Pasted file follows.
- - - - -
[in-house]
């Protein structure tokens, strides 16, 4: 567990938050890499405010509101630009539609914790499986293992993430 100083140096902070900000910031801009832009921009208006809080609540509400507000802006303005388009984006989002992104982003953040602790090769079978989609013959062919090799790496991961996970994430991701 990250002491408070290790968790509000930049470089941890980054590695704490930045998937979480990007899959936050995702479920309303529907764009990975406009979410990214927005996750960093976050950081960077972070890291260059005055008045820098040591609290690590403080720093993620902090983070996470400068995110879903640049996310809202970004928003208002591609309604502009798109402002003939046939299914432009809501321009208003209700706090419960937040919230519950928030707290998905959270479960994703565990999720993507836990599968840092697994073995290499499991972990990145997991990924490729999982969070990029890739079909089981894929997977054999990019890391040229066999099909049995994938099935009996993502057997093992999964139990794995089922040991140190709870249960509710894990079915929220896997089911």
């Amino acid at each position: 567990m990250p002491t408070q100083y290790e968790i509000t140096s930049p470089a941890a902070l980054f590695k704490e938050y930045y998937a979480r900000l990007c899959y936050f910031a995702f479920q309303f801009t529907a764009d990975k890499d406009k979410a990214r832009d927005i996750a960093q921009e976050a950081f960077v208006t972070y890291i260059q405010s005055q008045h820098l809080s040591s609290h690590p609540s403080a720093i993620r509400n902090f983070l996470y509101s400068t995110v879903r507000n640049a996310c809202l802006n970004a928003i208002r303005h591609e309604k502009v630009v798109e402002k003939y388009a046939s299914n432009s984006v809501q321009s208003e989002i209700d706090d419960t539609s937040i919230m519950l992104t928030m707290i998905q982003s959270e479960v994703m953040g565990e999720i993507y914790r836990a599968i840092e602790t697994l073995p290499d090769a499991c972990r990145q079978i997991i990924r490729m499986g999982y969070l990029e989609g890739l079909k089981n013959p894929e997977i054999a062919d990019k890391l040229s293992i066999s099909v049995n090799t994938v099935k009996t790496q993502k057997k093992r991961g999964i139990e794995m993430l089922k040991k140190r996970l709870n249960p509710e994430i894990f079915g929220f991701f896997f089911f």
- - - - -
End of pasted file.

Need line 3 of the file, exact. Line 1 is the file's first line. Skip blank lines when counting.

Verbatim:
């Amino acid at each position: 567990m990250p002491t408070q100083y290790e968790i509000t140096s930049p470089a941890a902070l980054f590695k704490e938050y930045y998937a979480r900000l990007c899959y936050f910031a995702f479920q309303f801009t529907a764009d990975k890499d406009k979410a990214r832009d927005i996750a960093q921009e976050a950081f960077v208006t972070y890291i260059q405010s005055q008045h820098l809080s040591s609290h690590p609540s403080a720093i993620r509400n902090f983070l996470y509101s400068t995110v879903r507000n640049a996310c809202l802006n970004a928003i208002r303005h591609e309604k502009v630009v798109e402002k003939y388009a046939s299914n432009s984006v809501q321009s208003e989002i209700d706090d419960t539609s937040i919230m519950l992104t928030m707290i998905q982003s959270e479960v994703m953040g565990e999720i993507y914790r836990a599968i840092e602790t697994l073995p290499d090769a499991c972990r990145q079978i997991i990924r490729m499986g999982y969070l990029e989609g890739l079909k089981n013959p894929e997977i054999a062919d990019k890391l040229s293992i066999s099909v049995n090799t994938v099935k009996t790496q993502k057997k093992r991961g999964i139990e794995m993430l089922k040991k140190r996970l709870n249960p509710e994430i894990f079915g929220f991701f896997f089911f």